Property Type: Commercial
Neighborhood: Downtown  |  County: Ada  |  Building Status: Public  |  Architectural Style: Romanesque Revival
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Historic photos by ISHS.

The Adelmann Building, constructed in 1902, was owned and built by a German miner and Civil War veteran named Richard Adelmann. Designed by Campbell and Wayland, the building can be found in downtown Boise on the corner of Idaho Street and Capital Boulevard. The building was expected to be built for $10,000, but after its erection, the price had risen to $30,000.

At its construction, it began as a one-story building, but the structure was such that more stories could be added without the need to alter the ground floor. Eventually, a second floor was added, and the building was separated into four different sections.

The Adelmann Building had many different tenants, including a Laundromat, various shops, and other businesses. Most notably, the Adelmann Building was home to Fong’s Tea Garden, The Elk’s Fraternity Headquarters, and an automobile repair shop belonging to Richard Adelmann, called Stearn’s Motor Car. Currently, the Adelmann building houses a French restaurant called Cafe de Paris, Starbucks, a bar called Cool Hand Luke’s Steak House and a basement. Each business has a unique interior design that illustrates their different atmospheres.

Cafe de Paris, found in the back left corner of the building, embodies the French culture that the restaurant emulates; it has stone columns and arches and uses bright, natural lighting. Starbucks is the perfect example of a stereotypical coffee house, and is found in the front left corner. Cool Hand Luke’s has a very distinctive design, and can be found on the bottom right side of the first floor and continues to take up the entirety of the second floor. It attempts to give a modern yet western feel, which it does very successfully.

Another interesting feature of the restaurant is the pagoda turret. According to one of the waitresses of Cool Hand Luke’s, the turret is the best place to eat. The circular structure provides for a more private dining experience, and the window overlooks a good portion of downtown Boise. The final section, which is currently closed to the public, is the basement. The basement is comprised of two more sections, one being the bakery for Cafe de Paris. The second section is currently under construction to become a bar.

The building itself has a very distinctive structure, using many different styles. These styles include Romanesque, German, and Chinese. The first, Romanesque, is evident mostly in the windows. Most of the windows have arches, exemplifying the Roman-like influence. The German style can be found along the top of the building in the stepped brick pattern and the sandstone trim. The German influence was provided by Richard Adelmann. Finally, the Chinese style is found in the Pagoda turret on the front corner of the building, and was influenced by the many Chinese tenants. A mural can be found on the side of the building which was painted in 2000 by the Letterheads, an international sign painting company. The mural took three days to paint and is based on an old advertisement. The advertisement was for Stearn’s Motor Car Company and was painted to represent the old automobile repair shop that had previously been in the building.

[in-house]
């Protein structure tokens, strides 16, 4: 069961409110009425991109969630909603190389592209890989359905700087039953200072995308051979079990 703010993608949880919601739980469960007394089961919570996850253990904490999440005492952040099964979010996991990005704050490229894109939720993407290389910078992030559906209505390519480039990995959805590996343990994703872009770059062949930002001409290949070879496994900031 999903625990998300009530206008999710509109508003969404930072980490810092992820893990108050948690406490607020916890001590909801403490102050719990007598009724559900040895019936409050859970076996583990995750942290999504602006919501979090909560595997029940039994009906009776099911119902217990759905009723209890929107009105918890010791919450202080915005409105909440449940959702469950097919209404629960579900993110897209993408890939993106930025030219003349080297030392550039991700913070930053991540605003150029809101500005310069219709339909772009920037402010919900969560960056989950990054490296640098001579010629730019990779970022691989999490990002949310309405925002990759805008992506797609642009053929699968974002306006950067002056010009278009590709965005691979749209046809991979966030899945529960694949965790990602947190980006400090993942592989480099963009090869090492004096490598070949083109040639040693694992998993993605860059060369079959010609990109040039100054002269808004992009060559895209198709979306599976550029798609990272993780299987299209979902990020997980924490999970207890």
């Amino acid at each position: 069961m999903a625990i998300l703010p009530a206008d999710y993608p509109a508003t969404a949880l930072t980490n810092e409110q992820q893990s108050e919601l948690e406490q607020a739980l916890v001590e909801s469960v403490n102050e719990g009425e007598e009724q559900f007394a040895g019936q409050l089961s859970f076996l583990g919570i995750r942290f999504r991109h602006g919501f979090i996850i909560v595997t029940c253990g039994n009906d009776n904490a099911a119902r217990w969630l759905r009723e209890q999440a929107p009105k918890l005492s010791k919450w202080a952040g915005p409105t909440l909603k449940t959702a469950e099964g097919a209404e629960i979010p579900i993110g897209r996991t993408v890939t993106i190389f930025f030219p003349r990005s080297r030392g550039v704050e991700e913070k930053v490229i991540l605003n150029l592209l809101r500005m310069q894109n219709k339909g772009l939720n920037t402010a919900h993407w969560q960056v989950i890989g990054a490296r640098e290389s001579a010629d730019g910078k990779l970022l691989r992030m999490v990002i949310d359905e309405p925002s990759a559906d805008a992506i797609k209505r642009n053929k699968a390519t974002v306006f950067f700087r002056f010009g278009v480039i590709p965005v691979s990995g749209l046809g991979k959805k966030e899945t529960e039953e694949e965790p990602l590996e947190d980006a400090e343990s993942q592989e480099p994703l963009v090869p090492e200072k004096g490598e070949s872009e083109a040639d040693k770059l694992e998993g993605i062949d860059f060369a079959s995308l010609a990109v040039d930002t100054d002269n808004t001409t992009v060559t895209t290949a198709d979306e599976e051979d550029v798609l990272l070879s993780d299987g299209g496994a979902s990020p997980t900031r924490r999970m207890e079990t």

The Adelmann building has many fascinating stories to go along with its distinguishing structure. One of the most recent happened five years ago at a restaurant/bar called the Loft, the previous occupant to Cool Hand Luke’s. A fight broke out in the bar, and in front of the building one of the fighters was stabbed.

Another story, which had been told by one of the Starbucks employees who had heard some stories about the building, is about the basement. Evidently, at some point in its history, the Adelmann building housed a brothel in its basement. It was said that one of the prostitutes belonging to the brothel was attacked and eventually murdered by a drunkard. After interviewing some employees from Cool Hand Luke’s, one of the waitresses reported noticing that the restaurant had reorganized itself from one day to the next.

The final story involves the Pagoda turret which was added in 1937. In the 1950s, the turret was covered with Chinese characters for the Chinese restaurant, Fong’s Tea Garden. Fong’s Tea Garden had dominated this portion of the building for 50 years. Upon its opening, the Idaho Statesman said that “Ben Fond didn’t say ‘velly proud’ or ‘velly nice’ because he was brought up in Boise and went to the public schools here.” The article goes on to mention the significant American influence on the inside of the building when compared to the nearly all Chinese cuisine. Unfortunately, in the 1990s, the characters were removed. A huge controversy arose after this had been done. The people who were removing the characters believed that they were restoring the building to its original structure. Those who opposed the removal of the characters believed that the characters had become a major part of the building’s history and thought that it was deprecating to remove a piece of the building’s history. In the end, the characters were removed and the turret is now an orange color.

Through its different occupants and unique architecture, the Adelmann building has become a colorful downtown location which will remain apart of Boise’s charm for years to come.

Addition (10/30/2014): The 1993-94 remodel for the Adelmann Building was completed by local architecture firm, CSHQA, which links it’s legacy to the original architects of the building, Campbell and Wayland.